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dealing with another parent whose child is autistic

Post » Sun Sep 15, 2013 5:46 pm

ok here’s another rant which brings us to three:

we were at the park this morning on Clapham Common, off Grandison road. my son was playing on the big train when another boy, older and bigger, came barreling past, and threw him face-first into the wooden frame. my son is not quite two; i’m guessing this boy was six. i was horrified, my son was distraught, and my husband was outraged.

the boy’s father was standing just feet away. he did nothing. as my son screamed in pain, sobbed and clung to me, we all stared in anger at this man, who did nothing whatsoever. elicited no reaction at all. he never actually stopped smiling, as if he was having a brilliant day. we all began to talk at once, loudly and in anger. his response?

“what’s the big deal?” ...literally.

that was what tipped the balance. had he apologized, had he told his son, sternly, that sort of behavior was unacceptable, that would have been that - an accident. but under the circumstances, i read him the riot act. you don’t let your children act like that.

his only attempt at explanation - or defense - was that his son was autistic. as if that were carte blanche to go around pummeling other children. it wasn’t what he said so much as the way he said it: “he’s autistic,” a shrug.

it was as if, having observed his son’s condition, he were free to saunter away. as if he couldn’t possibly be expected to supervise him. or his effect on other children.

confronted with the statement that the boy was disabled, I could only counter with the accusation,
“that’s all the more reason to set a good example!” this elicited a blank stare. I insisted,
“that’s not the point! if your child hurts someone, you apologize.” he asked,
“what’s wrong with you?” to which I responded,
“no wonder he’s autistic. his father’s an idiot.”

i’m not proud of this. but it happened in the face of the worst grinning idiot I’ve met since George W. Bush. I met Bush. He gave a talk at my graduate school. this guy was just as oblivious. and in consequence, just that offensive.

for a point of contrast, though my son is not yet two, he is tender and kind with other children. if he kicks a ball and it goes astray, he shouts, “Sorry!” he came away with a scrape on the underside of his chin - thankfully, nothing worse.

I don’t blame the boy. i blame his father. it’s not normal to shove a smaller child into a door frame. it’s not normal to leave him hurt and crying. any other parent would have apologized. any other parent would have told his son that that was not acceptable.

as a parent, you are responsible if your child hurts someone. having a child with a disability does not absolve you. you are still responsible. if anything, even more so, because your child is not equipped to learn from the encounter or avoid it.

the real danger of this pattern is, his son still has no idea that you can’t go around hurting people for fun because it suits you. if your child poses a physical danger to others, and you’re unwilling or unable to take the situation in hand, you don’t belong at a public park.

there’ss a park on Bolingbroke Road designed specifically for disabled kids. it’s large, well-equipped, and staffed by professionals. i’ve passed it many times. that’s where this man should take his son. he belongs in a place that’s safe for him, and our children deserve a place that’s safe for them. they don’t belong together. someone else will get hurt.

i didn’t broach the topic this morning. I was so angry, there was no way it would have sounded like anything but an insult. I didn’t want the boy to hear someone talking about him this way in front of two dozen people. but I don’t feel comfortable with the notion that this could happen again.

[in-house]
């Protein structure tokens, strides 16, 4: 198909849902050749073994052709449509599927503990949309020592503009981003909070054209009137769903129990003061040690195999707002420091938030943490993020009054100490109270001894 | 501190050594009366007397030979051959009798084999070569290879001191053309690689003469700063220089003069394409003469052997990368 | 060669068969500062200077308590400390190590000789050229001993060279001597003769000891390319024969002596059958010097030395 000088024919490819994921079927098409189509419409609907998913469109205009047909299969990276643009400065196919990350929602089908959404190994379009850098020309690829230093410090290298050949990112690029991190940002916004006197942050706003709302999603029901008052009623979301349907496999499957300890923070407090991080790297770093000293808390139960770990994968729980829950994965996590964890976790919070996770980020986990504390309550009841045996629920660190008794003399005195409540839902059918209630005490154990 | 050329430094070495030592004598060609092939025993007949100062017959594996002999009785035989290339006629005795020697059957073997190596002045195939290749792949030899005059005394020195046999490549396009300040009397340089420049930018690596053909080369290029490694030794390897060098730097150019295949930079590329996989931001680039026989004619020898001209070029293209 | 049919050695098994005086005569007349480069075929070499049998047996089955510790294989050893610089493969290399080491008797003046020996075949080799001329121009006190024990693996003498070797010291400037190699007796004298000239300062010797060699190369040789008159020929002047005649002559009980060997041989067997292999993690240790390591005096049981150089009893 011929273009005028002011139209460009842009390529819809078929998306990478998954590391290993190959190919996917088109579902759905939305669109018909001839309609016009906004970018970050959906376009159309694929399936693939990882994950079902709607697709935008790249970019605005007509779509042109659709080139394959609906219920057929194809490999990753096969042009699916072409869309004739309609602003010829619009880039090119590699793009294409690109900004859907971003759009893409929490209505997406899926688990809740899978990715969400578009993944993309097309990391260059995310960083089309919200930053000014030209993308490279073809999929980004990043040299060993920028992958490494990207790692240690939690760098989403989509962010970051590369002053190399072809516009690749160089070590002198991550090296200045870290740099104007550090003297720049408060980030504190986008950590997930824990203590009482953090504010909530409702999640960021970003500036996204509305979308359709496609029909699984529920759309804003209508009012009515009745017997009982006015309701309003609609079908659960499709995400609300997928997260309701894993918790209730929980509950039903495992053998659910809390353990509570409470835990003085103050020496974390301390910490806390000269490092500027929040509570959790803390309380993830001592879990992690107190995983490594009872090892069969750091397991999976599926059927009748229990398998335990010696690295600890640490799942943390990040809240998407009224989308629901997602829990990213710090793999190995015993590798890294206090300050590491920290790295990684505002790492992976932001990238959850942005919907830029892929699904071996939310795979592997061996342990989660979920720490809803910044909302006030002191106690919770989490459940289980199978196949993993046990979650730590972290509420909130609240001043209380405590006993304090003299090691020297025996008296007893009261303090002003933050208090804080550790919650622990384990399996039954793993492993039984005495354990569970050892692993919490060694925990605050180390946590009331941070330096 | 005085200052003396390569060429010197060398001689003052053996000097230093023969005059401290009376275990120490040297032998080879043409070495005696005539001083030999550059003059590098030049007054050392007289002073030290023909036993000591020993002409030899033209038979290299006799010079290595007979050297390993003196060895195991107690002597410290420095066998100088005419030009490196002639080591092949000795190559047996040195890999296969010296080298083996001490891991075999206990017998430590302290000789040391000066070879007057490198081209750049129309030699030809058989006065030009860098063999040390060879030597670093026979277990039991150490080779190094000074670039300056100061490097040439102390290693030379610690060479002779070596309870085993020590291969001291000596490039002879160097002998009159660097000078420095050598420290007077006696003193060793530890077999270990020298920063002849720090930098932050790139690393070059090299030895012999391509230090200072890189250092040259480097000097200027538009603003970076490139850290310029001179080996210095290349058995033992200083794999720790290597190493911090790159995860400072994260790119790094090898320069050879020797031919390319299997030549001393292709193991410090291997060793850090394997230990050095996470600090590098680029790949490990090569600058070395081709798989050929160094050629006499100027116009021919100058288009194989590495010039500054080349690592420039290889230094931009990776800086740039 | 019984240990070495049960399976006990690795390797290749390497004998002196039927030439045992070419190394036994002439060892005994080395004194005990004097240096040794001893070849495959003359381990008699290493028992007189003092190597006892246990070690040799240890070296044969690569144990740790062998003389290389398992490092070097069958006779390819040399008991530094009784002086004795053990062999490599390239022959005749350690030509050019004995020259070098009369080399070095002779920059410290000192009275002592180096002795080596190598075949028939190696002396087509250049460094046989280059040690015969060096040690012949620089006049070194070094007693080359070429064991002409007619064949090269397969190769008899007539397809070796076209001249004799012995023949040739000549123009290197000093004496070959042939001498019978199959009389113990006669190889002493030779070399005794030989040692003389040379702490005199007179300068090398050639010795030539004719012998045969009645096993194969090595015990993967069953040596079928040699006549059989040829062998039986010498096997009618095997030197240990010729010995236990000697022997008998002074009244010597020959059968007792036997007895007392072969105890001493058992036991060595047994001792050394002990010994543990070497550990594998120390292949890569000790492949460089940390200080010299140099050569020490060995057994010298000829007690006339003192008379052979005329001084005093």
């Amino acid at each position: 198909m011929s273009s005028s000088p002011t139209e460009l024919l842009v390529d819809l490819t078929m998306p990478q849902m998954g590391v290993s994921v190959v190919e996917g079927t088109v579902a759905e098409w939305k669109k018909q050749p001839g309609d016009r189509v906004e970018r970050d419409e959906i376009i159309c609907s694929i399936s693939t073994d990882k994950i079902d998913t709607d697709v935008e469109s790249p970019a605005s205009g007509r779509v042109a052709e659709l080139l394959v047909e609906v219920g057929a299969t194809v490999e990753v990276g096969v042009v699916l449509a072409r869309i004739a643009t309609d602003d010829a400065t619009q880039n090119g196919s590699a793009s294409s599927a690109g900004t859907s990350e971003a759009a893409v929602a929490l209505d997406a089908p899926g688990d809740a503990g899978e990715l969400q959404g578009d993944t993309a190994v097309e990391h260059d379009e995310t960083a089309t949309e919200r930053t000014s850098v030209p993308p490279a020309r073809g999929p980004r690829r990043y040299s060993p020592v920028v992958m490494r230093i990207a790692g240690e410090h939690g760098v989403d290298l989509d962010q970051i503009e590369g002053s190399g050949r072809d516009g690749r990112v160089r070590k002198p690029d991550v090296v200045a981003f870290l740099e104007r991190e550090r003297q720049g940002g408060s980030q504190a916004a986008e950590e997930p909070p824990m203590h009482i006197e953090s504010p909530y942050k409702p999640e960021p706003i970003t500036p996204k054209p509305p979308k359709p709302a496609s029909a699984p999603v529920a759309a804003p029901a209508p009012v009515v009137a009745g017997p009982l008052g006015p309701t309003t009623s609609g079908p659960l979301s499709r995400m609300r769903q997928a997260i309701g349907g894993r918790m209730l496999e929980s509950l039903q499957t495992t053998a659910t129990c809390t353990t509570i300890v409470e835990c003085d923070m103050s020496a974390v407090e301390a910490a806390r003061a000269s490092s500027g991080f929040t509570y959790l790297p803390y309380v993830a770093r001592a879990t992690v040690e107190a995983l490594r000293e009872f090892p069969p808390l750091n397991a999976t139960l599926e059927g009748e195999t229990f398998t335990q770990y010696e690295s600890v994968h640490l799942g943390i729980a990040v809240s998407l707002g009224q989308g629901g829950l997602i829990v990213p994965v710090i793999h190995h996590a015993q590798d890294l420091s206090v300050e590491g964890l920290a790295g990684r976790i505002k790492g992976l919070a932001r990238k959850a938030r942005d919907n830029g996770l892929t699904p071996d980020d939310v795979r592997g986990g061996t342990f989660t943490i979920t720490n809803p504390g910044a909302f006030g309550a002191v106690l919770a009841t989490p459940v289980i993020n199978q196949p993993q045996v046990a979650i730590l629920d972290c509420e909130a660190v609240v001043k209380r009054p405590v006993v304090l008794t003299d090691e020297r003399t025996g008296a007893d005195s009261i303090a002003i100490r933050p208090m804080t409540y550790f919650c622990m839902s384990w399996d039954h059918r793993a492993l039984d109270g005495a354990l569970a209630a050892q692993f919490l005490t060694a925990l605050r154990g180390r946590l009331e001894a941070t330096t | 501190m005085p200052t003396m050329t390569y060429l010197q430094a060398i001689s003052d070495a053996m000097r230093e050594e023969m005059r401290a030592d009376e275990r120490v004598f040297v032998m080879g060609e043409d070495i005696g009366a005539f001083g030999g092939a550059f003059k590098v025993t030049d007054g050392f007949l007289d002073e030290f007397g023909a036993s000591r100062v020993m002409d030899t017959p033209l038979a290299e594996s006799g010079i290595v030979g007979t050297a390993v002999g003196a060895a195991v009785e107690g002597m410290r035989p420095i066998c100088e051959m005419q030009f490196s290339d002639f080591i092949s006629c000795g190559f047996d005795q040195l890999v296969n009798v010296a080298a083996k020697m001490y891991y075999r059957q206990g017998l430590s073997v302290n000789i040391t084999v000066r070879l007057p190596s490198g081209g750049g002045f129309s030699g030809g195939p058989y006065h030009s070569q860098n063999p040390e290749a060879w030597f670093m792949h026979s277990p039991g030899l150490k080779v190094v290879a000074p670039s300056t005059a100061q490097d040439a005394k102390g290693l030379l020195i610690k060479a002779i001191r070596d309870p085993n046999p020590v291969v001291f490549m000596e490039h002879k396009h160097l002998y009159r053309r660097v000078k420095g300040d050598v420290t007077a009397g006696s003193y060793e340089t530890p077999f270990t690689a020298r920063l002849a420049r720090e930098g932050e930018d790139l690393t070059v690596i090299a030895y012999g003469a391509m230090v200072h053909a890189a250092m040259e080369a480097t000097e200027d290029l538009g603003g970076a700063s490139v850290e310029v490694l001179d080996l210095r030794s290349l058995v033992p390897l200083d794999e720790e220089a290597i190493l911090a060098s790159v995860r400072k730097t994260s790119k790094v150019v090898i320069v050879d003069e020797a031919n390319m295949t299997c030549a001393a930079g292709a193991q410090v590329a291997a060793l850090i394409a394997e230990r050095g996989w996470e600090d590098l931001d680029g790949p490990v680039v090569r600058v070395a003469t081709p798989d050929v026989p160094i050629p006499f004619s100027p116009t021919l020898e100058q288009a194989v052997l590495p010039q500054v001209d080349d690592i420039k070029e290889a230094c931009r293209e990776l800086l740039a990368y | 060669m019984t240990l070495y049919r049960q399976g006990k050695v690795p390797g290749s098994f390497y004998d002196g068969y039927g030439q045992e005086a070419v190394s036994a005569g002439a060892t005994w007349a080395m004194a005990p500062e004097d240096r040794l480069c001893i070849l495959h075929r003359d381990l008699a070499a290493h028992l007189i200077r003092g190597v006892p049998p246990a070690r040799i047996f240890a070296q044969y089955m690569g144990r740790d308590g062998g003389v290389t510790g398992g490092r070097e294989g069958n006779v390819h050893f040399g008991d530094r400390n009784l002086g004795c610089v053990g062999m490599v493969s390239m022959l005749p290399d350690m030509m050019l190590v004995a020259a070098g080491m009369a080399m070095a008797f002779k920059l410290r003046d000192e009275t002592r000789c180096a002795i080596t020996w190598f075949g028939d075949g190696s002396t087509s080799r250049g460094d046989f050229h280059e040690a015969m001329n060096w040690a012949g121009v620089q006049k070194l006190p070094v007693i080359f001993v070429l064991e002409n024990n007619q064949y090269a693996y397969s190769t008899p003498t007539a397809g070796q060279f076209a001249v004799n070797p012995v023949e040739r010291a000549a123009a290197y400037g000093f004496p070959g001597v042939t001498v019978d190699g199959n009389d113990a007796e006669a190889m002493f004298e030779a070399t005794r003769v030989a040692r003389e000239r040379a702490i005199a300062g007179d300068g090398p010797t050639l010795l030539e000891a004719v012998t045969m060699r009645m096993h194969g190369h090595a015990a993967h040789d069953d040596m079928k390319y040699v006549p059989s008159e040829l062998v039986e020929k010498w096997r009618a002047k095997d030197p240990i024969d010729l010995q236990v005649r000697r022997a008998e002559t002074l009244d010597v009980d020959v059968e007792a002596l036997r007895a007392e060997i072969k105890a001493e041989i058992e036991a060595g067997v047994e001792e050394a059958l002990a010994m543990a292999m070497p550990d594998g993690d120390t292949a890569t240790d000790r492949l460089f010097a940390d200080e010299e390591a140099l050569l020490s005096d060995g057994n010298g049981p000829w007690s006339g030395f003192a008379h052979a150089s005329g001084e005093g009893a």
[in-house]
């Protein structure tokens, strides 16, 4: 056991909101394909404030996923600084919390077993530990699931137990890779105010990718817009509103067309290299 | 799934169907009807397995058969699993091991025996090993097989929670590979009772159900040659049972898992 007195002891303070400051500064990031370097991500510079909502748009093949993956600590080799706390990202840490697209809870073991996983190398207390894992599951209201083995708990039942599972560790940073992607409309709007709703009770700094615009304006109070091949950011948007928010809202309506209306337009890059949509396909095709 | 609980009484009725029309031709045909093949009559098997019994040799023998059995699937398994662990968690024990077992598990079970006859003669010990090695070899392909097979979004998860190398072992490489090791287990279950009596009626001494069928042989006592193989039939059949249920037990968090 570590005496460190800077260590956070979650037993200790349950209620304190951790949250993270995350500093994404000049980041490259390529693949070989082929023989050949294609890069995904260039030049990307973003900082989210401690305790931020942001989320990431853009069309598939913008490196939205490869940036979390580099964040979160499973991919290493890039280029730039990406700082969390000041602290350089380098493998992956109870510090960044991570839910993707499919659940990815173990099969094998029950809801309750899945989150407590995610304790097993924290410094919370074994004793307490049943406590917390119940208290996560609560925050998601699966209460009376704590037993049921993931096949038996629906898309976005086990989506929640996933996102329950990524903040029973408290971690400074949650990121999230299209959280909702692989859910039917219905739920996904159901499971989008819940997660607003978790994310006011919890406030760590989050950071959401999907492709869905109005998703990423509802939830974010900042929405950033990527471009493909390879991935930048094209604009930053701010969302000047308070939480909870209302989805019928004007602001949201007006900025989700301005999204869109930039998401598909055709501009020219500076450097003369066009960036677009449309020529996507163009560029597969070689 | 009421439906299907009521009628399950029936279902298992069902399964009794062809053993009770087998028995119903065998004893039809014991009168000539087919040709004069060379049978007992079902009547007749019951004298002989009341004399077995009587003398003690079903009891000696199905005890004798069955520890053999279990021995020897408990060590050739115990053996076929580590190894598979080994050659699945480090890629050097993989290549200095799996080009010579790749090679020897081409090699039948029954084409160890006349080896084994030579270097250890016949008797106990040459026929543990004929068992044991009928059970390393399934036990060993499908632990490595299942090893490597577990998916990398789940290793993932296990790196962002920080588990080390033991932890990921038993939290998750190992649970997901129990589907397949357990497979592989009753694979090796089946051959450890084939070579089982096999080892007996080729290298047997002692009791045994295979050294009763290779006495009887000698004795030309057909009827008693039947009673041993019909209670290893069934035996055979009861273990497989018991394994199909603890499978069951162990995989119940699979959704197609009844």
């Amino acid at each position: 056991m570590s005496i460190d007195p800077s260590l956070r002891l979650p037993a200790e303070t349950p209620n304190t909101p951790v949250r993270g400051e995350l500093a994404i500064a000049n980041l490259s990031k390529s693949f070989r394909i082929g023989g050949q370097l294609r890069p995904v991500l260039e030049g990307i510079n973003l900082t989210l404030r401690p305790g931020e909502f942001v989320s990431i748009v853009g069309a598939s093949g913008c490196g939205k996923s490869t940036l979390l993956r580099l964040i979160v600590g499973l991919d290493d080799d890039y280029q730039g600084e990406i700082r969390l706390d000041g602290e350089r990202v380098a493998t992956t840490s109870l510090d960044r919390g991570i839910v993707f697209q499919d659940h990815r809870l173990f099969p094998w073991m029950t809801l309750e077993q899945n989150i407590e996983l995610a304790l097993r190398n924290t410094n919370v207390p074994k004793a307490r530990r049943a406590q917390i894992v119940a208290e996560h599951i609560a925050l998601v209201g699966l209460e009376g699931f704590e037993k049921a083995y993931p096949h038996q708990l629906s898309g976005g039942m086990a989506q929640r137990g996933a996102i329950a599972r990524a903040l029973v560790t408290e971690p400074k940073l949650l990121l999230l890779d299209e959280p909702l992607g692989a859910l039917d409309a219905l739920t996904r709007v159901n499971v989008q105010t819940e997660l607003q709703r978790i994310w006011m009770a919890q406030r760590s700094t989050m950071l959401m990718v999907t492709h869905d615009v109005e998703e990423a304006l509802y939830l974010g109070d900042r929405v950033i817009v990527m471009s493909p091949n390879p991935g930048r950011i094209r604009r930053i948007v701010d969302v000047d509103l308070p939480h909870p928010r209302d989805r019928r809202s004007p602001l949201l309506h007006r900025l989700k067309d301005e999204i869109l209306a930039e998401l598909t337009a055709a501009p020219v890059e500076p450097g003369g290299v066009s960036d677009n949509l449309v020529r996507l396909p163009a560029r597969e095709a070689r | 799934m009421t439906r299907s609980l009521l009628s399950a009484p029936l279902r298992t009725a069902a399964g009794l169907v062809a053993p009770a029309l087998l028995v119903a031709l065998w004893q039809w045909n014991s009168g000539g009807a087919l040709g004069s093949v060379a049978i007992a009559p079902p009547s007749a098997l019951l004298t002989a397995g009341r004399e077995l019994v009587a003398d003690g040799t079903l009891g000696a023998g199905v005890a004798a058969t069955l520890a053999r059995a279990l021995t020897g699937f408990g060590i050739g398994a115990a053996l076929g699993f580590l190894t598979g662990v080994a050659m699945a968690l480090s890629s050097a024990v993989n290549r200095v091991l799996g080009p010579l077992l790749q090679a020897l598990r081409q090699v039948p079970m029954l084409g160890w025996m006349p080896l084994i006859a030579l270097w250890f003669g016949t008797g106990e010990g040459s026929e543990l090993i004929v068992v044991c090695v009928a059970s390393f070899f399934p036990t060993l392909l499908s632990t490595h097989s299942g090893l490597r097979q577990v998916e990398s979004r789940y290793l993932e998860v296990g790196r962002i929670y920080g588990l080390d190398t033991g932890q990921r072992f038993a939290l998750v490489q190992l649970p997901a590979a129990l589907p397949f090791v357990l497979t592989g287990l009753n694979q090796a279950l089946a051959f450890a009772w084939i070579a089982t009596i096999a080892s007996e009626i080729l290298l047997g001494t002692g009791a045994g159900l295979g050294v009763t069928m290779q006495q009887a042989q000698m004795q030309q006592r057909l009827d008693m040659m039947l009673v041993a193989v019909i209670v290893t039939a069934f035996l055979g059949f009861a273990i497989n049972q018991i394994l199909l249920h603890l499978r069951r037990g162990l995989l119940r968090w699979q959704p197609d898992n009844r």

what if he pushed someone off the top of a climbing frame? or off the top of a slide?

if i see this father and son again, how do I ask them to use the park for children who are disabled, instead of the park on the Common?

what do I do if they refuse?
is there anyone to talk to at the Council?
thoughts and suggestions are welcome, with many thanks.

 

Cals_mum_silly
 
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Re: dealing with another parent whose child is autistic

Post » Sun Sep 15, 2013 6:22 pm

"They don't belong together"?!?!!!!! You can't be serious. April Fool's Day is 7 months away, maybe try reposting this then?

 

Squinkle
 
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Re: dealing with another parent whose child is autistic

Post » Sun Sep 15, 2013 6:36 pm

'He belongs in a playground for disabled children' ?!! This is a truly shocking post.

 

Pud1
 
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Re: dealing with another parent whose child is autistic

Post » Sun Sep 15, 2013 6:43 pm

Ummmmm wow!

Upsetting if your son was hurt, and shame on father for not apologising........ But advocating segregating disabled children?!?! Wow. Horrific.

 

SusieL
 
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Re: dealing with another parent whose child is autistic

Post » Sun Sep 15, 2013 6:50 pm

I was so horrified when I read this post I had to refresh my screen to believe it really says what it does. Yes, if your child knocks over someone else's it's normal to apologise but for a variety of reasons it doesn't always happen. Your only course of action is just to keep a close eye should you find yourself in the park with him again. The only way to guarantee your child is not knocked over hurt in the park is to not go - it happens- my son was purposely pushed off that train when he was 2 and no apology was forthcoming, you simply remember the face & keep an eye out the next time. I'm really sorry but the truly awful things you have just gone on to write make you seem like the irresponsible/unpleasant adult here.

 

nuttymummy
 
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Re: dealing with another parent whose child is autistic

Post » Sun Sep 15, 2013 6:58 pm

I agree with Susie L.

I was just about to say that he should of apologised and should of said something to his son Autistic or not. He should of done but seperating disabled children is just outrageous!

 

Minnie
 
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Re: dealing with another parent whose child is autistic

Post » Sun Sep 15, 2013 7:30 pm

I had your back for the first half of your post. Then you suggested segregating children. My jaw dropped.